Identify the required market share to make a new product viable and
D
produce acceptable results.

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SU 8.2 – Risk Analysis and Real Options
In Capital Investments Question 3 Answer
Correct Answer: B
After a problem has been formulated into any mathematical model, it may be
subjected to sensitivity analysis, which is a trial-and-error method used to
determine the sensitivity of the estimates used. For example, forecasts of
many calculated NPVs under various assumptions may be compared to
determine how sensitive the NPV is to changing conditions. Changing the
assumptions about a certain variable or group of variables may drastically
alter the NPV, suggesting that the risk of the investment may be excessive.

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SU 8.3 – Discounted Cash Flow Analysis
• Time Value of Money
– Concept: A dollar received in the future is worth less than today.
– Present Value (PV) – Value today of future payment
– Future Value (FV) – Future value of an investment today.
– Annuities – equal payments at equal intervals
• Ordinary annuity (in arrears)
• Annuity due (in advance) – PV & FV is always greater than ordinary
annuity

Ø See examples on page 310 through 312

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SU 8.3 – Discounted Cash Flow Analysis
– Hurdle rate
• Goal is for companies discount rate to be as low as
possible.
• WACC or Shareholder’s opportunity cost of capital.
• The lower the firm’s discount rate, the lower the
“hurdle” the company must clear to achieve
profitability

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SU 8.3 – Discounted Cash Flow Analysis

• Net Present Value (NPV)


– Project return in $$
– Positive NPV indicates a higher rate of return than
the company’s desired rate

Ø See example on 313

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SU 8.3 – Discounted Cash Flow Analysis

• Internal Rate of Return (IRR)


– Project return in %
– IRR shortcomings -
• Directional changes of cash flows
• Mutually exclusive projects
• Varying rates of return
• Multiple investments
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SU 8.3 – Discounted Cash Flow Analysis

• Cash flows and discounting


NPV = Cash flow0 + Cash flow1 + Cash flow2
(1 + r)0 (1 + r)1 (1 + r)2

ØComparing Cash Flow Patterns – Page 315

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SU 8.3 – Discounted Cash Flow Analysis
• NPV vs IRR comparison
– Reinvestment rate NPV assumes the cash flow can be reinvested at projects
discount rate.
– Independent projects:
• NPV and IRR give same accept/reject decision if projects are independent.
• All acceptable independent projects can be undertaken.
– Mutually exclusive projects.
• Cost of one greater than other
• Timing, amounts, and direction of cash flow are different
• Different useful lives
• IRR provides 1 rate, NPV can be used with multiple rates.
• Multiple investments. NPV is adaptable, IRR is not.
• IRR assumes cash flow is reinvested at IRR rate.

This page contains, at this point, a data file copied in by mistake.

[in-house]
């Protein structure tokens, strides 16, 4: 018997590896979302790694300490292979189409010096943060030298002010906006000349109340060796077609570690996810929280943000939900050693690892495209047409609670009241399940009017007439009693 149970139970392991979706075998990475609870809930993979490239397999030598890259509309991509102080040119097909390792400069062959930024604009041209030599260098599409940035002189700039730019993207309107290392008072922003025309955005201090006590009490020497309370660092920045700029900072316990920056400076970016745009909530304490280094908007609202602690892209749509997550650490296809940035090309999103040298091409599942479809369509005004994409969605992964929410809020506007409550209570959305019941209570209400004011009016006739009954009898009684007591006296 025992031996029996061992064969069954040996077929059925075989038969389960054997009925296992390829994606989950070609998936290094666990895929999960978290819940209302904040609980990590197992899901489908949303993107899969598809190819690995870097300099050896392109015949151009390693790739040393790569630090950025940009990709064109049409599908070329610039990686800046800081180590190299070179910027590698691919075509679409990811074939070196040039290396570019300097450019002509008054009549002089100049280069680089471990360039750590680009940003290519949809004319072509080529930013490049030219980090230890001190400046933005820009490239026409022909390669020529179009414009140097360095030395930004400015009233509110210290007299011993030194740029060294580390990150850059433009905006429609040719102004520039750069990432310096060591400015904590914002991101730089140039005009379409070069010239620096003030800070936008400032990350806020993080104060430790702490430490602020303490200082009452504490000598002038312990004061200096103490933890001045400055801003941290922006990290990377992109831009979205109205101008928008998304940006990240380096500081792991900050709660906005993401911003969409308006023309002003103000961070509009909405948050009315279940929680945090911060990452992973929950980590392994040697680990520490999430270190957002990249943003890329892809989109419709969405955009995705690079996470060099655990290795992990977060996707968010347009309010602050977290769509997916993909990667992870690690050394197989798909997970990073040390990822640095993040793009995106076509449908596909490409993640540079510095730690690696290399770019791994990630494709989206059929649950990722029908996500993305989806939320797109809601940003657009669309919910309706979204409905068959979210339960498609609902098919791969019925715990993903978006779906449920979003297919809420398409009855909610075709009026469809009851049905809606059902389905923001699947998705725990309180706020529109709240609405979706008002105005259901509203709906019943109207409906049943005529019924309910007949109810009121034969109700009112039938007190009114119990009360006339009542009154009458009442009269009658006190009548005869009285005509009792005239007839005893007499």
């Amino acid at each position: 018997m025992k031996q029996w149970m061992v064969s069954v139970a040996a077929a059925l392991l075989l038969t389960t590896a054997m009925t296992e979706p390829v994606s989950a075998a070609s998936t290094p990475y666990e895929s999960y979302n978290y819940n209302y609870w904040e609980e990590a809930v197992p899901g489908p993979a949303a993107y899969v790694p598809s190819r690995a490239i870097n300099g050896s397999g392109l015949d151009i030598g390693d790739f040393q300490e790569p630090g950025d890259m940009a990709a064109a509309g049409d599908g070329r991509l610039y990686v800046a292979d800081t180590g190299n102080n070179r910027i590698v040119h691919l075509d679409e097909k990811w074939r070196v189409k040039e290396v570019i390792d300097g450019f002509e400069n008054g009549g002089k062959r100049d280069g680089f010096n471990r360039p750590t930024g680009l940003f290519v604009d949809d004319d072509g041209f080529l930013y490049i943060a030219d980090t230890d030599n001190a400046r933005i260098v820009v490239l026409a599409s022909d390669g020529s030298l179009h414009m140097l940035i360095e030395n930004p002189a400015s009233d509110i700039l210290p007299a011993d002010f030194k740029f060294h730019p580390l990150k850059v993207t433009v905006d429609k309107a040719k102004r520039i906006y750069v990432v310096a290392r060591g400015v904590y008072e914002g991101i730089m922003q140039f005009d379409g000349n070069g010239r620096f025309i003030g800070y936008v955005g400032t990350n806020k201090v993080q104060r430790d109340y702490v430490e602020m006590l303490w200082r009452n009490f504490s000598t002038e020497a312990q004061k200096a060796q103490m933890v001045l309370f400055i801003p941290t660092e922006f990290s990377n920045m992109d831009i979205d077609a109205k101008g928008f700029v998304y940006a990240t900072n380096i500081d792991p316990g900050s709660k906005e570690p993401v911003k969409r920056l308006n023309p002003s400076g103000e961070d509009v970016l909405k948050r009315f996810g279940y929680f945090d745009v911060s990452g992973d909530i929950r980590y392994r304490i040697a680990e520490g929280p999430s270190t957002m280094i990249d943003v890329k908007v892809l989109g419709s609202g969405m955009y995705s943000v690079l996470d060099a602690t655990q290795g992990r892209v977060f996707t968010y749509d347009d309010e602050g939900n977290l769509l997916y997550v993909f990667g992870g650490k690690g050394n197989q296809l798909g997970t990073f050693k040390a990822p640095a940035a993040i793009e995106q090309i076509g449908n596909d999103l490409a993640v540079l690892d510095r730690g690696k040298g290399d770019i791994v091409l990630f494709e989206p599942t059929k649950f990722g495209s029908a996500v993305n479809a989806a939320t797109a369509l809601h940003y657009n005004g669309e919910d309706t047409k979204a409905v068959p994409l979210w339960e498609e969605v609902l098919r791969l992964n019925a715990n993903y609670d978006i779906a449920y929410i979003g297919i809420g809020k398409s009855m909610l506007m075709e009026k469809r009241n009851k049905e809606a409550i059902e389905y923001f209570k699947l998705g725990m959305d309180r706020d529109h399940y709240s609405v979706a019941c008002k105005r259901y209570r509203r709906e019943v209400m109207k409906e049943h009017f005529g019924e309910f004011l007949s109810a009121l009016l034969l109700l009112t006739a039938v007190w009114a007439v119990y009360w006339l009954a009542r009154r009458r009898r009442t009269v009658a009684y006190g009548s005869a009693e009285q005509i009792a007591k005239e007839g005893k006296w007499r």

• NPV assumes reinvestment in the desired rate of return.
– NPV and IRR are most sound decision making tools for wealth maximization.
Ø NPV profile – Page 317
• Select greatest NPV over greatest IRR 33
SU 8.3 – Discounted Cash Flow Analysis
Question 1
The net present value (NPV) method of investment project analysis assumes
that the project’s cash flows are reinvested at the
A Computed internal rate of return.

B Risk-free interest rate.

C Discount rate used in the NPV calculation.

D Firm’s accounting rate of return.

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SU 8.3 – Discounted Cash Flow Analysis
Question 1 Answer
Correct Answer: C
The NPV method is used when the discount rate is specified. It assumes that
cash flows from the investment can be reinvested at the particular project’s
discount rate.

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SU 8.3 – Discounted Cash Flow Analysis
Question 2
The net present value of a proposed investment is negative; therefore, the
discount rate used must be
A Greater than the project’s internal rate of return.
B Less than the project’s internal rate of return.
C Greater than the firm’s cost of equity.
D Less than the risk-free rate.

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SU 8.3 – Discounted Cash Flow Analysis
Question 2 Answer
Correct Answer: A
The higher the discount rate, the lower the NPV. The IRR is the discount rate
at which the NPV is zero. Consequently, if the NPV is negative, the discount
rate used must exceed the IRR.

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SU 8.3 – Discounted Cash Flow Analysis
Question 3
Dr. G invested $10,000 in a lifetime annuity for his granddaughter Emily. The
annuity is expected to yield $400 annually forever. What is the anticipated
internal rate of return for the annuity?
A Cannot be determined without additional information.
B 4.0%
C 2.5%
D 8.0%

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SU 8.3 – Discounted Cash Flow Analysis
Question 3 Answer
Correct Answer: B
The correct answer is 4.0%.
$10,000 = $400 ÷ IRR; IRR = 0.040 = 4.0%.

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SU 8.4 – Payback and Discounted Payback
• Payback period is the number of years it take
for an asset to pay for itself
– Pro
• Simple
– Cons
• No consideration for time value of money
• Does not consider cash flow after payback period

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SU 8.4 – Payback and Discounted Payback

• Constant cash flows


Initial net investment
Payback =
Annual expected cash flow
• Variable cash flows
– Cumulative calculation

ØSee example on page 318


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SU 8.4 – Payback and Discounted Payback
• Discounted payback method